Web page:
This absolute inability to act is most clearly shown in the lack of real external action. In the whole story there is only one single action. Eveline sits at the window looking out on the street. She is thinking about her past life, about her present situation and even has visions about her future. Finally Eveline remembers her mother’s death and the promise she gave her “to keep the household together as long as she could”3. Obviously still deeply touched by this rememberance her heart starts to tremble and “She stood up in a sudden impulse of terror” (p. 41).
This is the only time when she leaves the so called “stasis”, i. e. she leaves her predominately passiveness. Eveline knows that this “life of commonplace sacrifices”(p. 41) has finally led to her mother’s craziness and death and she senses that her fate will be similar if she does not leave the narrowness of her home. But at the same time, the promise comes to her mind.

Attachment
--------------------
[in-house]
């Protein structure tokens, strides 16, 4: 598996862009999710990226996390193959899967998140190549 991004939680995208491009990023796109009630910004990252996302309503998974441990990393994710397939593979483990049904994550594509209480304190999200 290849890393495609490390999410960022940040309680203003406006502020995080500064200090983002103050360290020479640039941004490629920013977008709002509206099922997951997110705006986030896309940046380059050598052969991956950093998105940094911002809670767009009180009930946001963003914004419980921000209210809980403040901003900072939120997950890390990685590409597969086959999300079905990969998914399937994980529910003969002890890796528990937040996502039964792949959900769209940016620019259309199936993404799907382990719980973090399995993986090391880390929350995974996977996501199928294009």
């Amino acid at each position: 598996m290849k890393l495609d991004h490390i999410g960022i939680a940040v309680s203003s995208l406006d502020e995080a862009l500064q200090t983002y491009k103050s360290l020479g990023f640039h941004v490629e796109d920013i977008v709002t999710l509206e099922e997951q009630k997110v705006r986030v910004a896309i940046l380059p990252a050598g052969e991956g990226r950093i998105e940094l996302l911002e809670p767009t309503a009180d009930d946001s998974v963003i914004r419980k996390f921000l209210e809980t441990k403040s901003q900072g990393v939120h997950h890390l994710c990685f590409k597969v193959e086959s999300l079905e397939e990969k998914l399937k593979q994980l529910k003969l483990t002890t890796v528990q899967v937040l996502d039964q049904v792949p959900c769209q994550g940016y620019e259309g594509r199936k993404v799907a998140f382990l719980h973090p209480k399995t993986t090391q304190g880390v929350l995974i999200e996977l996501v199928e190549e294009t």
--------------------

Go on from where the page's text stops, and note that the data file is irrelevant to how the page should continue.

This dilemma can be regarded as one strong reason for Eveline’s paralysis: On the one hand she knows that not leaving her home will lead to a life like her mother’s, but on the other hand she cannot easily break the promise she gave to her mother lying on the death-bed. Seen in an objective light, this task, and everything included in it, demanded by the mother is a rather tough one for a young woman like Eveline. However she really sacrifices herself in trying to fullfill the promise. She is the only child that is still at home and in many aspects she has to replace her mother. She cleans and tidies up the house, she is responsible for the meals and she even earns money for the family by working in a store. What else could she do?